Introduction

In this tutorial we are going to learn how we can customize the REST API provided by Spree, adding a new endpoint (or you can override an existing in core). We will use spree_simple_sales extension created in Extensions tutorial. If you haven’t seen before, please check them!

Adding Custom Endpoints

Similarly to Adding a Controller Action of Extensions tutorial, you can create a new controller class with an action that emits a json response from a Rabl view.

Creating the controller and action

Let’s create a new custom endpoint to api/v1/sales. For this, make sure you are in the spree_simple_sales root directory and run the following command to create the directory structure for our new controller api:

$ mkdir -p app/controllers/spree/api/v1

Next, we will create the new controller Spree::Api::V1:SalesController, that inherit from Spree::Api::BaseController class.

In the directory we just created add a new file called sales_controller.rb with the the following content:

module Spree
    module Api
        module V1
            class SalesController < Spree::Api::BaseController
                def index
                    @products = Spree::Product.joins(:variants_including_master).where('spree_variants.sale_price is not null').distinct
                    
                    expires_in 15.minutes, public: true
                    
                    headers['Surrogate-Control'] = "max-age=#{15.minutes}"
                    respond_with(@products)
                end
            end
        end
    end
end

Note that distinct of Spree::HomeController from the previous tutorial, we are extending from Spree::Api module now

The difference from Spree::HomeController.home action is the 3 last extra lines, that perform:

  • expires_in: Define the time that the endpoint expires
  • headers[]: In addition to expires_in, returns a header to client with that time expiration
  • respond_with: Normalize the response before parser to json. See ActionController::Base.respond_with

We also need to add a route to this endpoint/action in our config/routes.rb file. Let’s do this now. Update the routes file to contain the following:

Spree::Core::Engine.add_routes do

  # The route added in previous tutorial
  get "/sale" => "home#sale"

  namespace :api, defaults: { format: 'json' } do
    namespace :v1 do
      # Our new route goes here!
      resources :sales, only: [:index]
    end
  end

end

The only: symbol defines which actions of the controller are allowed to be endpoints. Whether you don’t define this, Spree will try execute a SalesController.show() action method, that in this case, not exists!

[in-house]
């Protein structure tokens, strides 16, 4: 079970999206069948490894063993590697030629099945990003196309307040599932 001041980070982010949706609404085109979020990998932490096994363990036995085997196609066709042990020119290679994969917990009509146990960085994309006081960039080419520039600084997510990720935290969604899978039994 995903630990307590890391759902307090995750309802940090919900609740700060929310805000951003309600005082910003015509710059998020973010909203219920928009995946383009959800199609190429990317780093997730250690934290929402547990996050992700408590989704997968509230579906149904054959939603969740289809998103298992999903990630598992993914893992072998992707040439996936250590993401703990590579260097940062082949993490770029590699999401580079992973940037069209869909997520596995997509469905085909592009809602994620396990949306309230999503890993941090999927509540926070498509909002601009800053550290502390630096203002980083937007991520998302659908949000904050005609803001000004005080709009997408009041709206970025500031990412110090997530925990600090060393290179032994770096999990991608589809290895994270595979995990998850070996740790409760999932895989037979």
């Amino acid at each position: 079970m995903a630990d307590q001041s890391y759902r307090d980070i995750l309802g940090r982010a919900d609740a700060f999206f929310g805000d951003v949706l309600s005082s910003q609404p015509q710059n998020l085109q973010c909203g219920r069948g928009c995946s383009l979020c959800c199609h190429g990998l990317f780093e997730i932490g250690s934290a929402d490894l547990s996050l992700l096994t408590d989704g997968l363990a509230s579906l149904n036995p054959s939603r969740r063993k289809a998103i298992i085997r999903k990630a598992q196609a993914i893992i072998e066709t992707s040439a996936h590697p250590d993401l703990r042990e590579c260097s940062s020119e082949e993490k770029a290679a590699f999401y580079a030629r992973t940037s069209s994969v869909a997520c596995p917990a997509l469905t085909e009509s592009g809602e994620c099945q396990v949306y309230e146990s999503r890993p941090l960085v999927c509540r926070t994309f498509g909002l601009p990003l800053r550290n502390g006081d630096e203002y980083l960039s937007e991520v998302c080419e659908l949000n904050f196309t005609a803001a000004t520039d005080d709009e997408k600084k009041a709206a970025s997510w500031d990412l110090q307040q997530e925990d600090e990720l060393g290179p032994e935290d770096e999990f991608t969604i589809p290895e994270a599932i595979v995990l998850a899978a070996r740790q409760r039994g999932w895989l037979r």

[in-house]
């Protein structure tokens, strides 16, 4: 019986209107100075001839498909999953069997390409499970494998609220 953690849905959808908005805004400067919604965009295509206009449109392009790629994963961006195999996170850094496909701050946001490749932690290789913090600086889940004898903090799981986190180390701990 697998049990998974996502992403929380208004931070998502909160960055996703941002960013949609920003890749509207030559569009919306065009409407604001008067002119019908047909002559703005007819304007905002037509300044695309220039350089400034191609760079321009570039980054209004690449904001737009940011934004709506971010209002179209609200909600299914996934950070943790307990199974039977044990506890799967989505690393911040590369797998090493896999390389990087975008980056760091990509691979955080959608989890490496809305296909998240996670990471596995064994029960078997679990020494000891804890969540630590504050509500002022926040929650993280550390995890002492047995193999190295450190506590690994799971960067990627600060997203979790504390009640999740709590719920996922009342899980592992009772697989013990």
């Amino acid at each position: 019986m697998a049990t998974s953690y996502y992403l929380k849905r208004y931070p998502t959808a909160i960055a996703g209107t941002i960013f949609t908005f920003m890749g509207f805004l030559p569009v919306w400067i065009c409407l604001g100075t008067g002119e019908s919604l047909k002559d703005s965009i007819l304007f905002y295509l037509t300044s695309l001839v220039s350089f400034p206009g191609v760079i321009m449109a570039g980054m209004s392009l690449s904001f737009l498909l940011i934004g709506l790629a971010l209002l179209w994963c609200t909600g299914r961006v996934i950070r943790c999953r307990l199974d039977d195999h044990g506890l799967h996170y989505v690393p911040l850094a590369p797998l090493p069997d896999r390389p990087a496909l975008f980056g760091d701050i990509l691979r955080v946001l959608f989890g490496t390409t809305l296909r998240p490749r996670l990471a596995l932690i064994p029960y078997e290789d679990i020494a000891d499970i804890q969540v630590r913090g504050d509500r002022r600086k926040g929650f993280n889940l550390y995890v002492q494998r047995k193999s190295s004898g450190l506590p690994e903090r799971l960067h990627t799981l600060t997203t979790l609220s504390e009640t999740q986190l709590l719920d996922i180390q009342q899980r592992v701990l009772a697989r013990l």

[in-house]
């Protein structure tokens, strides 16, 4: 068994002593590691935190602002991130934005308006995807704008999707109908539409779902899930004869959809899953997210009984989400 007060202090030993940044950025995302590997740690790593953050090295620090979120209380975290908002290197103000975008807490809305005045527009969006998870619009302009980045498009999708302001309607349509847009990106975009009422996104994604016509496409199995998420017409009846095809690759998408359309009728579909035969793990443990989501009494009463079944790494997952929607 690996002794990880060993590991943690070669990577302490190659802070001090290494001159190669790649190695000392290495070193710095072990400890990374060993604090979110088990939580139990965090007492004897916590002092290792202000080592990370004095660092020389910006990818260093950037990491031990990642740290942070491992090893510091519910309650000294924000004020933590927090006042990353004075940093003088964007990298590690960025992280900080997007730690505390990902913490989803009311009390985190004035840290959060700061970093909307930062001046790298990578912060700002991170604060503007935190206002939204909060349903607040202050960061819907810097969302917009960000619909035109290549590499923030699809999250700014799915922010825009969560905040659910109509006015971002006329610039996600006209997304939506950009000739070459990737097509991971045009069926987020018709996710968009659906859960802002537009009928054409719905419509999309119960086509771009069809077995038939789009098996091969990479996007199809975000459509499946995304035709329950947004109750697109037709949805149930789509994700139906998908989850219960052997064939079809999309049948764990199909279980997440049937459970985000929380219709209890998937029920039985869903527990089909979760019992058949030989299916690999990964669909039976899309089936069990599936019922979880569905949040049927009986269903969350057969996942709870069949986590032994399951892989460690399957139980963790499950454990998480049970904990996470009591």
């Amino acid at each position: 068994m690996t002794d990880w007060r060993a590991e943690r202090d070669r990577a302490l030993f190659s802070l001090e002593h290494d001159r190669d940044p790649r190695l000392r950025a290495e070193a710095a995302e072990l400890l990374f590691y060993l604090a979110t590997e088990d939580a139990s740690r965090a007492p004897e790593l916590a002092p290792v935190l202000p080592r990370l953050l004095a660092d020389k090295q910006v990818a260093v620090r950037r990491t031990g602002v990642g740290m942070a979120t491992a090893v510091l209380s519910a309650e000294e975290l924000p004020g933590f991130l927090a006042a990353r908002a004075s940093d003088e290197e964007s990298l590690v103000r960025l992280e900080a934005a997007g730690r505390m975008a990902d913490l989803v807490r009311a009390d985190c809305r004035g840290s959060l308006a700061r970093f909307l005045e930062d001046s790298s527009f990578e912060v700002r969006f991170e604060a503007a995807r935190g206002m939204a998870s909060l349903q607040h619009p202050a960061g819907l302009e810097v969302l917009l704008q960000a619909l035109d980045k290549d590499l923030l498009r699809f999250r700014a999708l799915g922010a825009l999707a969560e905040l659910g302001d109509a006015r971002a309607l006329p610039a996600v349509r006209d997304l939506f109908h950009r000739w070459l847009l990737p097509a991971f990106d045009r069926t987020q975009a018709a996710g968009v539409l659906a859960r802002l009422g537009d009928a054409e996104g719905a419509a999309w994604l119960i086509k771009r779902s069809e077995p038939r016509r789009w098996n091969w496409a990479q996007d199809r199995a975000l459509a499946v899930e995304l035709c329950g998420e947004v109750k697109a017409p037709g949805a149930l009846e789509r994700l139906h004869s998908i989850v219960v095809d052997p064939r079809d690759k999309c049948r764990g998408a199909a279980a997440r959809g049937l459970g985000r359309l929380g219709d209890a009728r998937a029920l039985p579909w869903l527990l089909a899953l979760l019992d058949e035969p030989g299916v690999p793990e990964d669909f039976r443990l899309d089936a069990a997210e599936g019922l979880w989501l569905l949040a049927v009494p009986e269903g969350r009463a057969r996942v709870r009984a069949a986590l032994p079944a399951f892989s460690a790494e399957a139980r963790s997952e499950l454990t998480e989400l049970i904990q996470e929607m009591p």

Creating a View

Now, let’s create a view to return the data defined in action for client. Spree uses Rabl gem for field customizations, inheritance of specifications from the other .rabl files and many other cool features. This gem do something similar to grape-entity presenters.

First, create the required views api directory with the following command:

# The view needs be [controller]/[action].[api_version].rabl
$ mkdir -p app/views/spree/api/v1/sales/index.v1.rabl

Next, create the file app/views/spree/api/v1/sales/index.v1.rabl and add the following content to it:

collection @products
attributes *product_attributes << :sale_price

Testing Our endpoint

Like described in Testing Our Decorator it’s always a good idea to test your code, including your api new/changed endpoints. Let’s write a integration test that simulate your api of simple unit tests for sales_controller.rb

Creating and running the test

  1. Verify if the Gemfile of our extensions contains the gems below, into :test the group:
group :test do
    gem 'rails-controller-testing'
    gem 'rspec-rails', '~> 3.7.2'
    gem 'rspec-activemodel-mocks'
end

PS: The rspec-activemodel-mocks is need to use stub_* methods (e.g stub_model called by stub_authentication!)

  1. Copy the file spree/controller_hacks.rb to spec/support folder. That is required to use api_* methods to simulate api requests (e.g api_get :action, api_post :action…)

  2. Replicate the extension’s controller directory structure in our spec directory by running the following command

$ mkdir -p spec/controllers/spree/api/v1

Now, let’s create a new file in this directory called sales_controller_spec.rb and add the following test to it:

require 'spec_helper'

module Spree
    describe Api::V1::SalesController, type: :controller do
        
        render_views

        # 8.00 it's a example value. Use any other value that your wish!
        let!(:product) { create(:product, sale_price: 8.00) }
        let!(:other_product) { create(:product) }
        let!(:user) { create(:user) }

        before do
            # Mock API autentication using a "spree_api_key"
            stub_authentication!
        end

        it 'retrieves a list of products in sale' do
            api_get :index
            expect(json_response.size).to eq(1)
            expect(json_response.first["sale_price"].to_f).to eq(product.sale_price)
        end
    end
end

Open your terminal and execute rspec command to run all tests:

rspec

You should see the output below in your terminal:

3 examples found.

Finished in 0.00005 seconds
3 examples, 0 failures

Get the endpoint result

In your terminal, execute the rails console:

rails console

Fetch the api key of any user of your database (e.g admin user):

user = Spree::user_class.first
api_key = user.spree_api_key # Copy the api_key value

Now, when we head to http://localhost:3000/api/v1/sales, passing the header X-Spree-Token: [YOUR_COPIED_API_KEY], (or add a ?token=[YOUR_COPIED_API_KEY] to the url) into your browser or any REST client, we should see the json result with all products with a sale price.

Note that you will likely need to restart our example Spree application (created in the Getting Started tutorial).